“The white ones are only one size and they dance perfectly,” Ríos said. “I wanted the spinning tops to make an organization, a line, like a military [formation]. And it’s not easy because the spinning tops are always doing like that.” He showed me with the top, spinning it with his wrist. “They go any place they want. They’re like an animal, difficult to control. The whites represent, somehow, the ones who have the power. They’re England or the United States, and the [black tops] are Mexico, Korea, Ecuador, Peru, Bolivia, China…. [The black tops] are built less uniformly so they have more energy, more disorganized, a crazier rhythm… like a cúmbia or the dances of Latin America, of the body.”
He and I were sitting together in the lobby at Houston’s Alden Hotel when he pulled out a medium-sized top from his bag. His hands were coarse, and his large fingers twirled a piece of string around the trompo as he spoke to me, occasionally twiddling the loose end with his fingertips or tying it into a knot. He was wearing black and white, geometric-patterned, high top Converse shoes, and his graying hair was tied in a tiny ponytail under a wide-brimmed hat. He ended his statements with smiles that made his eyes disappear inside wrinkles that were far less pronounced than expected for a man of his age. He reminded me of my father. And his father. We spoke in Spanglish and then, finally, in Spanish.
“When I was in Machu Pichu,” he said, “I saw [that] the way they did the construction was a kind of grid, but it was a grid that was more soft… tender… an organic grid… and I saw that they used a lot of grids because they made a lot of textiles, and for that you have to use lines, vertical and horizontal, the way you do the weaving. I was having a discussion with someone from a gallery in New York where I was working, and he was thinking that the grid belonged to the modern man. I said no, the grid existed even before mapping began. It was there. I saw it.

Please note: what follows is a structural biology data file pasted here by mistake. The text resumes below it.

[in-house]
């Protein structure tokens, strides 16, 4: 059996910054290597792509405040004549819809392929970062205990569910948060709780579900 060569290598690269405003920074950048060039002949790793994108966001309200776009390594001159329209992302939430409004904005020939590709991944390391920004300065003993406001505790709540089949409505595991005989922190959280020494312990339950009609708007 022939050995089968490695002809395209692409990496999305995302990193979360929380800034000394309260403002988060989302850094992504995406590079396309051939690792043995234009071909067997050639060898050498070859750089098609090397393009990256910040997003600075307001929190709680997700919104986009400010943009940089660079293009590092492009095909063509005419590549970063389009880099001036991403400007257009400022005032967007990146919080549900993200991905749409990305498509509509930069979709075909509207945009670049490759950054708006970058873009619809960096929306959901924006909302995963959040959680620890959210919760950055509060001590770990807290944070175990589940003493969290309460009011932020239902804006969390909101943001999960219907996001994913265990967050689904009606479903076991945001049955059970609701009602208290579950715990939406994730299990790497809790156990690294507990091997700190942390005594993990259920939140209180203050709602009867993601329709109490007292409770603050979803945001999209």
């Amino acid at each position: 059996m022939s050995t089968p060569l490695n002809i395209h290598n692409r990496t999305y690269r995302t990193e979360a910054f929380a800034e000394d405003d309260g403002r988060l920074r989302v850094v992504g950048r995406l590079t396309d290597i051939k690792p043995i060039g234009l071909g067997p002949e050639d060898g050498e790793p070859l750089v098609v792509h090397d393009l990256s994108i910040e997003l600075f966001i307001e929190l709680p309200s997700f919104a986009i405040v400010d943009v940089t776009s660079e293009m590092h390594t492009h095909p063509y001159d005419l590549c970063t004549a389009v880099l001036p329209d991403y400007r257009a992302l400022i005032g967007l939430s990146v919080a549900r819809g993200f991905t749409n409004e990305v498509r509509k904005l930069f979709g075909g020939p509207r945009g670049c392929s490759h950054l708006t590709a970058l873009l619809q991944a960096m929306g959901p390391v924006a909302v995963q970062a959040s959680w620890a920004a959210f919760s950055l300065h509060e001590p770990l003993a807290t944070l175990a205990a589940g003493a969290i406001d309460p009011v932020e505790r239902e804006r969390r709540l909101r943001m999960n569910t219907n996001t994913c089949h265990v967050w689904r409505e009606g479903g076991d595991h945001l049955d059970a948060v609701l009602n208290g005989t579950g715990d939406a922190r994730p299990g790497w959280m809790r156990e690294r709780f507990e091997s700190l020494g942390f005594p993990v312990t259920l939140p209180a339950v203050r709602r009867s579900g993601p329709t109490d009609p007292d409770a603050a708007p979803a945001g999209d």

“Working with maps made me think about the conflict that is everywhere. It’s not only in South America, it’s in Korea, it’s in China, it’s in Russia… and since I was doing mapping, it made me think more universally. It’s not only about Latin America. I think Latin America is in my soul and my self, and [in] the fact that I will probably always work with my hands. Cutting and pleating somehow makes work that relates more to la material or el cuerpo…. [But] my ideas, they can be anything: any metaphor, anything assumed. The work becomes more international. If it stays more stereotyped, then it’s not a universal piece of work.
“When I made the tops, I made them probably because I could use my hands…. It’s possible that I used them because they have indigenous qualities, and [because of] thoughts and sentiments of mine that were inside of me that I wasn’t aware of. They’re very elegant. I like that they’re violent, but also elegant as well.”
Motivated in part by his disgust with the Mexican-American war, Henry David Thoreau wrote Civil Disobedience on the premise that people have a duty to prevent governments from making them the agents of injustice by using their taxes to support aggression. “All change is a miracle to contemplate,” Thoreau said, “but it is a miracle which is taking place every instant.” Ríos’ work has fundamental roots in the concept of change, and his approach in communicating this has always been to use the most commonplace of materials in the simplest manner. Like a seedling pushing its way up and out of the soil, Ríos works from the roots up until his narrative stands on its own, emphasizing the grandest of circumstances with the humblest of voices.
Images courtesy Blaffer Gallery
Evan J. Garza is a writer currently living in Houston.